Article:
Pop of color in a professional world
Lauren Pally hates that she always has to wear a grey suit to her business classes at the Cox school. She would rather wear her extensive wardrobe of the bright colors she always gravitates towards.
“I spend so much money on bright and beautiful clothing yet I never have an opportunity to wear any of them,” said Pally.
Claire Dickey, a personal shopper at the downtown Dallas Neiman Marcus store, understands Pally’s pain. There are plenty of bleak racks of grey suits and white oxford shirts even at Neiman Marcus. It seems like no one has the audacity to put a creative spin on his or her office attire anymore. Leading up to the 60’s, women and men alike used to take pride in their everyday work apparel, a concept that now seems lost. Instead we replace colorful dresses and scarves with drab colors and unflattering silhouettes.
“When women come in they tend to try on the same style, an A-line suit, everyone wants to blend in and not take a fashion risk, but that’s not the only option,” said Dickey
Hundreds of students graduate each year from SMU. Finding a job is hard enough, so nailing the interview is crucial. Style experts and personal shoppers say it is better to dress to impress and separate yourself from the pile. Debunk the theory of wearing all black to an interview. It is okay to start incorporating more personal style.
For instance, Caroline Hicks an SMU journalism major keeps her signature style while remaining professional. She pairs bright tops and separates with black pencil skirts and fitted blazers.
“When I’m dressing for a professional event or interview I wear something more structured like a blazer, but will add a pop of color or pattern so that my personal style still shines through,” Says Hicks.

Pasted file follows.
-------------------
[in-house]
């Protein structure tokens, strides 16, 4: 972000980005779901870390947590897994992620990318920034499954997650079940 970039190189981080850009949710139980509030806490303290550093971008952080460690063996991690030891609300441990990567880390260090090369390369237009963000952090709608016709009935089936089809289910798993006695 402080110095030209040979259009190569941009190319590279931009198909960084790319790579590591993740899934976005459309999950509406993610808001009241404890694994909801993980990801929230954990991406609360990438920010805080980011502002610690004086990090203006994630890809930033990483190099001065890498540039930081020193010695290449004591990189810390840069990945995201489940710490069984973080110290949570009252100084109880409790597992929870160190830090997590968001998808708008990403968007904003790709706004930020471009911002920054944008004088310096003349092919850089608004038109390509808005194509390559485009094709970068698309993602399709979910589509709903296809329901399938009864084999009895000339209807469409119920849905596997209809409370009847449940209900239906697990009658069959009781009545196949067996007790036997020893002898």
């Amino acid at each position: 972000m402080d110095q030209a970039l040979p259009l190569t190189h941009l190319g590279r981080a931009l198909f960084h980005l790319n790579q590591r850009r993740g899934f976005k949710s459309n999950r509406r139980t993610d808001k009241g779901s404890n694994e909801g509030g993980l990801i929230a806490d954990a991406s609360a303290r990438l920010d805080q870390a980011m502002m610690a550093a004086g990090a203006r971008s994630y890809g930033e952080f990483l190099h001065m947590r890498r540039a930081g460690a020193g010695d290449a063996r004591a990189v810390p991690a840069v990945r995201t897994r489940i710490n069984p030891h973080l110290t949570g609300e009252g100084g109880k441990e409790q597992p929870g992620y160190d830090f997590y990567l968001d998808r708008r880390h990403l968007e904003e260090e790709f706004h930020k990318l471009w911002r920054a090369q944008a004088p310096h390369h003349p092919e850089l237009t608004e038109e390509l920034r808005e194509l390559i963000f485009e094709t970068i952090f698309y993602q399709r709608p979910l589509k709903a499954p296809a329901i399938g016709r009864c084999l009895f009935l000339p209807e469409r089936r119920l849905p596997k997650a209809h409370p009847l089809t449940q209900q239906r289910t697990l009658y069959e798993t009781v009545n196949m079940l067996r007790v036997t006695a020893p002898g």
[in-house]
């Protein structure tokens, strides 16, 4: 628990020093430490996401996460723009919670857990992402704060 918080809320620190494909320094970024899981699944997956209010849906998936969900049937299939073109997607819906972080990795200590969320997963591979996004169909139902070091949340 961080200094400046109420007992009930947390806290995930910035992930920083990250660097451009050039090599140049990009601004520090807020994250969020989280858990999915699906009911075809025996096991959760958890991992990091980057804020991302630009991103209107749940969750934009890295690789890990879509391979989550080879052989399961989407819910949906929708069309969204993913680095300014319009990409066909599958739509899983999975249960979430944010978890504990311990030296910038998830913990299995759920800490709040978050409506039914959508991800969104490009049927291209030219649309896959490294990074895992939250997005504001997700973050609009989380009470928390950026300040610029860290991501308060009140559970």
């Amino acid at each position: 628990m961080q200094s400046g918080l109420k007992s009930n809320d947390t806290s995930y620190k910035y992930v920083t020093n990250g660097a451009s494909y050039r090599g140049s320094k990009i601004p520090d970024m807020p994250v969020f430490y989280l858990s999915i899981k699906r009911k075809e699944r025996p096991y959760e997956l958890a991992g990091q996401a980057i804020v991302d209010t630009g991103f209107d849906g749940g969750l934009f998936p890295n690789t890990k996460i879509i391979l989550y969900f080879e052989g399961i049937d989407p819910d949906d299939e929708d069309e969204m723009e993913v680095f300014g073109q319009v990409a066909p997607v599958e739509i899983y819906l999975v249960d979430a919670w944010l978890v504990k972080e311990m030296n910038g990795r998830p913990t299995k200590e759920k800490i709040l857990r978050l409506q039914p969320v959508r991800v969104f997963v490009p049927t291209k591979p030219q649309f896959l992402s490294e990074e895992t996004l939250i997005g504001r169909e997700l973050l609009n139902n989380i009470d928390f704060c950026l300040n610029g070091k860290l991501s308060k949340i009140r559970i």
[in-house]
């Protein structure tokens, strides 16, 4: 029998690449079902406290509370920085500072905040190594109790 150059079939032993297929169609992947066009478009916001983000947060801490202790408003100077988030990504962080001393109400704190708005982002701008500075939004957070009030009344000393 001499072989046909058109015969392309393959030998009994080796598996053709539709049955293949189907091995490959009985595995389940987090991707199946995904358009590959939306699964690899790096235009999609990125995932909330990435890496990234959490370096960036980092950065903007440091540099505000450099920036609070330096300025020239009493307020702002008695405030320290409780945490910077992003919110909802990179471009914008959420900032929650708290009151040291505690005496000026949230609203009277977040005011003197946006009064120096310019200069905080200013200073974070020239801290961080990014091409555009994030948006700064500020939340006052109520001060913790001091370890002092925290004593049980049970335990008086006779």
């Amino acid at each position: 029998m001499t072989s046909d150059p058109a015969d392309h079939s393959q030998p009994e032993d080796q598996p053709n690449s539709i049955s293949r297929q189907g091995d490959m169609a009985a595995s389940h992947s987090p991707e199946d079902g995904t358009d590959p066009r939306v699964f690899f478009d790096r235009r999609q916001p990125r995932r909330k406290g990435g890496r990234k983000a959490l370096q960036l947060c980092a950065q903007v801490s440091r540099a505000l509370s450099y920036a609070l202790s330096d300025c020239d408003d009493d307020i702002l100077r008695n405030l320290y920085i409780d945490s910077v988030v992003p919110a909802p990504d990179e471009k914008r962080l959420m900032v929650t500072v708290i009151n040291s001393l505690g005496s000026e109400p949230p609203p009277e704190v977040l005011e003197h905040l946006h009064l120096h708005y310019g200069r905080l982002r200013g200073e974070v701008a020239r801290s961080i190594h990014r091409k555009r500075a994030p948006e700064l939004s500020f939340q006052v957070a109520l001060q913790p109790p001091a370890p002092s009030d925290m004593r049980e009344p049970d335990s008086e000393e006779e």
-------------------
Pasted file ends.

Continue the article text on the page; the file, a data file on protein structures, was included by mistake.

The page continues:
Jean Reiner, a recent Harvard graduate now working in Dallas may not be a fashion plate, but she can score an interview at any prestigious bank. A closet full of black and navy pantsuits have seemed to work just fine in her line of employment. She has never been one for fashion, but believes her conservative style is a crucial part of her work at JP Morgan.
“My loose grey suit may not have gotten me my job at JP Morgan. But I can guarantee if I had walked into the interview wearing an inappropriate dress it could have lost me the job.” Reiner said.
Maybe Reiner has a point. Dressing appropriately and stylishly separates you from the pack when entering an interview. Consciously dressing for an interview is a fine line. But if you follow a few steadfast dressing rules you can simplify your outfit options.
“Going to the first round of an interview is not the time to express your creative flair, however it wouldn’t hurt to have some fun accessories to lighten up your outfit,” said Reiner.
When it comes to an interview it is always better to be safe then sorry. This is not the time to express your fashion individuality. It is also important to keep in mind the attire of the position you are interviewing for. An interview with a design firm would place less emphasis on dress code then a high paying bank.
It seems there is a conflict between remaining professional and having a stylish flair in your work wardrobe. However, if done right you can remain professional, while keeping your personal style athletics. For a job interview it is key to dress appropriately for the job for which you are applying. Keep in mind a design or advertising based career will have much different standards then a large bank.
As Reiner said incorporating fun and bold accessories such as a chunky necklace or earrings is a good way to spice up a suit for a more corporate interview. However if you are entering a more creative firm the dress code can be more lenient. A floral skirt and blouse is a bright option for the spring.
Alexandra Thornton works at SQ 1 agency as a graphic design consultant in Dallas. She loves to roll into work in her harem pants and big hoop earrings.
“At SQ 1 they expect us to dress apart from the pack, this is a design firm, we were hired based on our individuality,” said Thornton.